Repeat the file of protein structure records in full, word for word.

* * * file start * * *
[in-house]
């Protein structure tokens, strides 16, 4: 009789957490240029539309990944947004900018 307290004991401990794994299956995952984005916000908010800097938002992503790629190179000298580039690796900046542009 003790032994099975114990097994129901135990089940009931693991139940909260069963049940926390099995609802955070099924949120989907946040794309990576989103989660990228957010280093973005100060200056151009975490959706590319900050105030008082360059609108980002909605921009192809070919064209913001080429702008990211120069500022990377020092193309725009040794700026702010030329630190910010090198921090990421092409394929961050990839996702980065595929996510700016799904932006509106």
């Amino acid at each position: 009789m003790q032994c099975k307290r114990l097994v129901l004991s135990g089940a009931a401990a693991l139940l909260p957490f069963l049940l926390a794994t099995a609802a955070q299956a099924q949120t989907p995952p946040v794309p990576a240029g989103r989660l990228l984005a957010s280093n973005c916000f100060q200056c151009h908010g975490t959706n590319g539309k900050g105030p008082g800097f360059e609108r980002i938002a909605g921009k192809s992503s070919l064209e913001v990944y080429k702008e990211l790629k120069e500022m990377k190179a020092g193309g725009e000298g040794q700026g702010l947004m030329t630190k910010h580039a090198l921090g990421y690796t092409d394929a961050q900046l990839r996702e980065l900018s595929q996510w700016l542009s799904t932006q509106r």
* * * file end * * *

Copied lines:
[in-house]
């Protein structure tokens, strides 16, 4: 009789957490240029539309990944947004900018 307290004991401990794994299956995952984005916000908010800097938002992503790629190179000298580039690796900046542009 003790032994099975114990097994129901135990089940009931693991139940909260069963049940926390099995609802955070099924949120989907946040794309990576989103989660990228957010280093973005100060200056151009975490959706590319900050105030008082360059609108980002909605921009192809070919064209913001080429702008990211120069500022990377020092193309725009040794700026702010030329630190910010090198921090990421092409394929961050990839996702980065595929996510700016799904932006509106």
């Amino acid at each position: 009789m003790q032994c099975k307290r114990l097994v129901l004991s135990g089940a009931a401990a693991l139940l909260p957490f069963l049940l926390a794994t099995a609802a955070q299956a099924q949120t989907p995952p946040v794309p990576a240029g989103r989660l990228l984005a957010s280093n973005c916000f100060q200056c151009h908010g975490t959706n590319g539309k900050g105030p008082g800097f360059e609108r980002i938002a909605g921009k192809s992503s070919l064209e913001v990944y080429k702008e990211l790629k120069e500022m990377k190179a020092g193309g725009e000298g040794q700026g702010l947004m030329t630190k910010h580039a090198l921090g990421y690796t092409d394929a961050q900046l990839r996702e980065l900018s595929q996510w700016l542009s799904t932006q509106r």